Strategic use of the internet
This position paper outlines APC's current thinking on the pandemic. It identifies several key, interrelated issues that require attention by governments, the private sector and civil society.
APC is relaunching this guide as one response to the crisis that the COVID-19 pandemic has generated worldwide, sharing knowledge harvested through three decades of remote working in the hopes that other non-profit organisations will find it useful. Chapters 1, 2 and 3 are now available.
APC member in India Point of View has been awarded an Omidyar Network Digital Society Challenge grant to create a platform that will provide low-income women access to digital safety information, as well as a helpline to assist women facing issues such as harassment and fraud online.
How are APC members improving their communities’ lives? For CITAD, this has manifested in the development of numerous projects aimed at bridging digital divides and empowering local communities in Nigeria.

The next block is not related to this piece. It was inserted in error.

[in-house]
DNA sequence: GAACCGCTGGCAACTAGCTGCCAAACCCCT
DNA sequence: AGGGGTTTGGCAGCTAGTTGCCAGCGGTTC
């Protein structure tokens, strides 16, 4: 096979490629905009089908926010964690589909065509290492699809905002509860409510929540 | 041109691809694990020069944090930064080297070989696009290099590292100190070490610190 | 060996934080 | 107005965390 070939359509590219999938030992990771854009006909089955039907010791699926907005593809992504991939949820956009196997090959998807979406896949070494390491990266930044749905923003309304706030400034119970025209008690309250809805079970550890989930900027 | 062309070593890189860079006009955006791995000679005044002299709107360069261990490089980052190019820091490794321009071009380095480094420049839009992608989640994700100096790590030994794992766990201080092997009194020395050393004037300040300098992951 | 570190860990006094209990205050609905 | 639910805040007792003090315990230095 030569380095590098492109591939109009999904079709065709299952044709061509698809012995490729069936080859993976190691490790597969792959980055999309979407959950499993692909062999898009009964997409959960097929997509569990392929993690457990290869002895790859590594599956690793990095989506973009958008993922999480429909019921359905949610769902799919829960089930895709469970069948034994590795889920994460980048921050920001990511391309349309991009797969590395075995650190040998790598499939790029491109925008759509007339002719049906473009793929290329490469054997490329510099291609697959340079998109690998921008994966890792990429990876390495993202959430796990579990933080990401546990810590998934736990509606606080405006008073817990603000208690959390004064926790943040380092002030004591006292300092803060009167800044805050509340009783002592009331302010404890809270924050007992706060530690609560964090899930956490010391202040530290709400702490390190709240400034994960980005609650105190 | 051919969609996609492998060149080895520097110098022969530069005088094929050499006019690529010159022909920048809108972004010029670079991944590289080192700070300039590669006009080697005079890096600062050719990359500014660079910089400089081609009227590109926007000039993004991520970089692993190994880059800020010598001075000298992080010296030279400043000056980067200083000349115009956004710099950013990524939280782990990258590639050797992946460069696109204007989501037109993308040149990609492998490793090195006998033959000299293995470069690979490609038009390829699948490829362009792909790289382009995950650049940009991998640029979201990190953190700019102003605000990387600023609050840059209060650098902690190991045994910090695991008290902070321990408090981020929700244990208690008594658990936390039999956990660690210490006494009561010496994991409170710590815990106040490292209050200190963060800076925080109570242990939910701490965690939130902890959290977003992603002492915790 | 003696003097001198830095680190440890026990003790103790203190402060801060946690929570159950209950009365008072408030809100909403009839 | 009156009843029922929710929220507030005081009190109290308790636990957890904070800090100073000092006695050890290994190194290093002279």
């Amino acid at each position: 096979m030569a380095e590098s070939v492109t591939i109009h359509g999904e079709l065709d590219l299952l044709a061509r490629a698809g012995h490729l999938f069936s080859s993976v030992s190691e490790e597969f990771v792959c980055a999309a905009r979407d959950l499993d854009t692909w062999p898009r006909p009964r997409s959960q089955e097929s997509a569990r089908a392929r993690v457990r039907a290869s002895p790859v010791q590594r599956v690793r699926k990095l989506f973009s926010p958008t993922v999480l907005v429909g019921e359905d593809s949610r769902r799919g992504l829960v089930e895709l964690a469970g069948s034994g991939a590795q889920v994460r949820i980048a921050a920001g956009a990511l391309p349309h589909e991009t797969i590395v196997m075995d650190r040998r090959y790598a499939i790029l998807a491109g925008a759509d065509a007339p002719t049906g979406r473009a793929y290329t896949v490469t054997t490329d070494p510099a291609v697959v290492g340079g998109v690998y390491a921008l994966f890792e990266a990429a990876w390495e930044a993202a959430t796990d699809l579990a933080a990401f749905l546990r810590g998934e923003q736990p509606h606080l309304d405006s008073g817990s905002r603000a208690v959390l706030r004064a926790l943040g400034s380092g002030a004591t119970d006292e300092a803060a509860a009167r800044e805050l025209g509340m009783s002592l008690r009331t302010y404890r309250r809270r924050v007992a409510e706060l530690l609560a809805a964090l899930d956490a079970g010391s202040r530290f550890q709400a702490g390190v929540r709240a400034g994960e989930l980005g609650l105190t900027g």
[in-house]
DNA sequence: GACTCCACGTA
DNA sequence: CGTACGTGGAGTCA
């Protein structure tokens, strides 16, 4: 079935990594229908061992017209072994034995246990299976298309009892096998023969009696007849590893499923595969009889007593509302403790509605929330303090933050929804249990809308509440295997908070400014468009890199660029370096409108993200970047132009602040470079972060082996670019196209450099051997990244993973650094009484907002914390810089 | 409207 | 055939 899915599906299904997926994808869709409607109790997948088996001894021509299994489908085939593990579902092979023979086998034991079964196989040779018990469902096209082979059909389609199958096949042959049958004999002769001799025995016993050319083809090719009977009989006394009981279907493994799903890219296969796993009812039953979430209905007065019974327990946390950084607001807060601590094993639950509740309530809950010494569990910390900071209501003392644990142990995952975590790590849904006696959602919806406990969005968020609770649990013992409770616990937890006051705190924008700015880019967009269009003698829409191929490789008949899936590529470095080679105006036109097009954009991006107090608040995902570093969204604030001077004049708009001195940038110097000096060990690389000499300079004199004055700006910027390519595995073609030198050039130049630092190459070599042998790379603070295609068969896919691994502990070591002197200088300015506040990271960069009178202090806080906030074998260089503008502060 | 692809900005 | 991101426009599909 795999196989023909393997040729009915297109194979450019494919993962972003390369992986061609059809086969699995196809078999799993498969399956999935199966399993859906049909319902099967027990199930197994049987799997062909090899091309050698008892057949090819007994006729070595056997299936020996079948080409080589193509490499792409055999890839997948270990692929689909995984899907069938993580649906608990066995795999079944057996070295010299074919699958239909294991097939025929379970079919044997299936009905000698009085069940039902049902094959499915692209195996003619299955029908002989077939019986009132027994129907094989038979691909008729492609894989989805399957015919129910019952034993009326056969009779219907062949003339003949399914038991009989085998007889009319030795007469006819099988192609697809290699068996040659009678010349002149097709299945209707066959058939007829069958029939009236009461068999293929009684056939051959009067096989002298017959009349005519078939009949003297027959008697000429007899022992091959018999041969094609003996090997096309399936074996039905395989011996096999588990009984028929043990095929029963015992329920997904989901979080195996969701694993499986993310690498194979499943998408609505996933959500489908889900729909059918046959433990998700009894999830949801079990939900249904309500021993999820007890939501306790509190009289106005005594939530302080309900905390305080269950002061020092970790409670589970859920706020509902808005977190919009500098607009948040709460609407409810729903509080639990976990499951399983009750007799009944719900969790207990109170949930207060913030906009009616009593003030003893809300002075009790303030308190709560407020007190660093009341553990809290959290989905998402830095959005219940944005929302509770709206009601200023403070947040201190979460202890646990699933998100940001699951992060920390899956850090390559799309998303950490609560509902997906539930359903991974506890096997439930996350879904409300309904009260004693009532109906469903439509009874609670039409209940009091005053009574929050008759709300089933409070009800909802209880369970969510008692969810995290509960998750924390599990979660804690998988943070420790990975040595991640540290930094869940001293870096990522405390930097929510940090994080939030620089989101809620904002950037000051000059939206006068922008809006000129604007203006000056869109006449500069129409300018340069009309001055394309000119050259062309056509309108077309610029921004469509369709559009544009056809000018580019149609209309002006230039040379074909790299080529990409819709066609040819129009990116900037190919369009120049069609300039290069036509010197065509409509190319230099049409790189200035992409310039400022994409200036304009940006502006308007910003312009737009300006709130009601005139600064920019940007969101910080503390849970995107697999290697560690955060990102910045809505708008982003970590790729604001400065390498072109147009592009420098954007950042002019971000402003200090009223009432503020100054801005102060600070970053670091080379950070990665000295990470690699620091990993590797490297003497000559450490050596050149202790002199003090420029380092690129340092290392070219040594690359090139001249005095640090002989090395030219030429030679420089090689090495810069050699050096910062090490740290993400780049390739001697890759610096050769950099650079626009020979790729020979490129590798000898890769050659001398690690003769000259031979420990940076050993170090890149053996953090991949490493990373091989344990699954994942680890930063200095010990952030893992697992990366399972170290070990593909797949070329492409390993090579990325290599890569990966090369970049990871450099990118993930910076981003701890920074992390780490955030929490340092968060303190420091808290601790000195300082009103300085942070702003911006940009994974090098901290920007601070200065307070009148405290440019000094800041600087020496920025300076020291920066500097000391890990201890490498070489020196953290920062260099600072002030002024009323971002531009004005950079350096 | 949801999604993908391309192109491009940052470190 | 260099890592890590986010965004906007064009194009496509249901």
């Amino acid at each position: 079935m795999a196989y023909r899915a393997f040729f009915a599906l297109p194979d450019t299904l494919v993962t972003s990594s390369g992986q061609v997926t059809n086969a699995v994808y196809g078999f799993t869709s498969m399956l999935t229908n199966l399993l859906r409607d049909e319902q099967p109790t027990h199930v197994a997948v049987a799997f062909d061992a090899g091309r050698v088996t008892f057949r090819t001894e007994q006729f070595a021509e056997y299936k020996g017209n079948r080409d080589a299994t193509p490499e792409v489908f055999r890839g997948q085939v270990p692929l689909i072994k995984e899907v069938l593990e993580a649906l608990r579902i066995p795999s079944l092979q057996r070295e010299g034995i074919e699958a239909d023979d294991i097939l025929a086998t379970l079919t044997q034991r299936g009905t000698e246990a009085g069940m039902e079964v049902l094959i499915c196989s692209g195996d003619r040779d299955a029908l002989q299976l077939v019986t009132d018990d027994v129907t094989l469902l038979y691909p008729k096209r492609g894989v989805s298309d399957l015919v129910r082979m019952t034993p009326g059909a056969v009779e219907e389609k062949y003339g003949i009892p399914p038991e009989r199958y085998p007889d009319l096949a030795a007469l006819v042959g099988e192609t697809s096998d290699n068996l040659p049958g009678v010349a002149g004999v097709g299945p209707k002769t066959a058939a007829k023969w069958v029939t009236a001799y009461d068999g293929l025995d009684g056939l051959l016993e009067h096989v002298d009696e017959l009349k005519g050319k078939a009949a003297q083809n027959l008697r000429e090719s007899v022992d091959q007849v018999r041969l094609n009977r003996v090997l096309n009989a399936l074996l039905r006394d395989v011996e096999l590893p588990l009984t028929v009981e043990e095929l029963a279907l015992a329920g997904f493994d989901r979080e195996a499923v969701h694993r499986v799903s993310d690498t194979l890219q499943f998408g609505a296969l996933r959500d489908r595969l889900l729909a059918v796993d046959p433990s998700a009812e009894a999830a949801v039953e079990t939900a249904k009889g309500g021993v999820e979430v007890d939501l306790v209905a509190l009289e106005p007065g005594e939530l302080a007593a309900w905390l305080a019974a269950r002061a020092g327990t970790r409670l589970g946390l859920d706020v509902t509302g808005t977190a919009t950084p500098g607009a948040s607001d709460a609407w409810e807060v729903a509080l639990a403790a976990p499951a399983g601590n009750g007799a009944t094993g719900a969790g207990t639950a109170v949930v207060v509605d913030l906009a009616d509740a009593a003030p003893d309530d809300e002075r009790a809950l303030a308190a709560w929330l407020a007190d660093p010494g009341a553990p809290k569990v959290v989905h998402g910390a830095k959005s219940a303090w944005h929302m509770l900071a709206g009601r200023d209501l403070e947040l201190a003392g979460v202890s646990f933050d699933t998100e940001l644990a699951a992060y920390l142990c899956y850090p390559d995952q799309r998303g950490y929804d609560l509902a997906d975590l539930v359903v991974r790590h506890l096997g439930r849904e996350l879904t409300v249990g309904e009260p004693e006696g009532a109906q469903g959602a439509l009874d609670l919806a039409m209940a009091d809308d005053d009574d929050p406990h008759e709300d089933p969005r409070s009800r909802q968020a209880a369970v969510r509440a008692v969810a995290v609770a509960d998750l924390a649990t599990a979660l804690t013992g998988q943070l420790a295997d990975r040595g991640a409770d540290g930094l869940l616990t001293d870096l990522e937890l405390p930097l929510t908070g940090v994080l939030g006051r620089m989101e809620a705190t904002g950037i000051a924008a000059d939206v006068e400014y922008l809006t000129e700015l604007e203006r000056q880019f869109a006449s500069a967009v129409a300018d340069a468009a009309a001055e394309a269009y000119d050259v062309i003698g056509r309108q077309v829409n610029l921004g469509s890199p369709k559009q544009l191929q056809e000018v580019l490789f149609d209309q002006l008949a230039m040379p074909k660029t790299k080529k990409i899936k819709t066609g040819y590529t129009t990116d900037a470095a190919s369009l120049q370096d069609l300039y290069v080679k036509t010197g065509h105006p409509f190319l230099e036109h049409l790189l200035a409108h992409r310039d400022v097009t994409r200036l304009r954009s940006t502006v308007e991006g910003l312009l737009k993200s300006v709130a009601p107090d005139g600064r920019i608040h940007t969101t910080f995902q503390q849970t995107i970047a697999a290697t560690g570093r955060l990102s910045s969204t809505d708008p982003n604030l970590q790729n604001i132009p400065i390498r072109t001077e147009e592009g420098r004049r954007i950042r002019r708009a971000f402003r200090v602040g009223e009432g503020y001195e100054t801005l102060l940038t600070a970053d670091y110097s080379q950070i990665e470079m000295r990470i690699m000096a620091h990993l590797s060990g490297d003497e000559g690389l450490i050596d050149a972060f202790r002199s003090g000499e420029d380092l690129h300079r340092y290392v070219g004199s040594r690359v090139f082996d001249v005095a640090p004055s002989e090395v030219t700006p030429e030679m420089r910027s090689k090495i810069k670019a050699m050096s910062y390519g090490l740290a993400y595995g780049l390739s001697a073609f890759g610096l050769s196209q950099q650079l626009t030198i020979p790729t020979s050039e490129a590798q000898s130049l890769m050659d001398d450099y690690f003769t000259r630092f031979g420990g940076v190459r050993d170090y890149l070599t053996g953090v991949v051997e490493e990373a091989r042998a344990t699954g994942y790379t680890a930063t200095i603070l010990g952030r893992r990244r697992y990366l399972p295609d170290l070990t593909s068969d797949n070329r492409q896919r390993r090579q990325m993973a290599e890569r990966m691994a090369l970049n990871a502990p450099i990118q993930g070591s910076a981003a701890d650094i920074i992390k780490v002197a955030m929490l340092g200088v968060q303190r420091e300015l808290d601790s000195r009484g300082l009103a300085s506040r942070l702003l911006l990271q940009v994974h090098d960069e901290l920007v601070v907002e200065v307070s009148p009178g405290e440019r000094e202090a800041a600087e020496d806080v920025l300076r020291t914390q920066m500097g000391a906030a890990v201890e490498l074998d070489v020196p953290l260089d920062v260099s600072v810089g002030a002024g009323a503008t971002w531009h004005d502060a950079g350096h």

Four African digital rights-centred networks have committed to increasing collaboration for the consolidation of their work and avoidance of duplication of activities while ensuring the full attainment and protection of digital rights at national, regional and global levels.
The undersigned human rights and digital rights organisations urge Google to immediately halt its plan to establish a new Google Cloud region in Saudi Arabia until the company can publicly demonstrate how it will mitigate adverse human rights impacts.
How are APC members improving their communities’ lives? APC subgranting has empowered Cameroon's PROTEGE QV to contribute to the development of the African Declaration on Internet Rights and Freedoms, amplifying digital rights advocacy efforts across the continent.
In early 2021, the Australian government enacted the News Media and Digital Platforms Mandatory Bargaining Code, which requires Facebook and Google to pay Australian media for their news content.
We call on governments, industry, multilateral institutions, civil society and international financial institutions to close the digital divide by putting people at the centre of our approach to achieving meaningful connectivity for everyone.
This edition of Global Information Society Watch seeks to understand the constructive role that technology can play in confronting the crises. It disrupts the normative understanding of technology being an easy panacea to the planet’s environmental challenges and suggests that a nuanced and contextual use of technology is necessary for real sustainability to be achieved.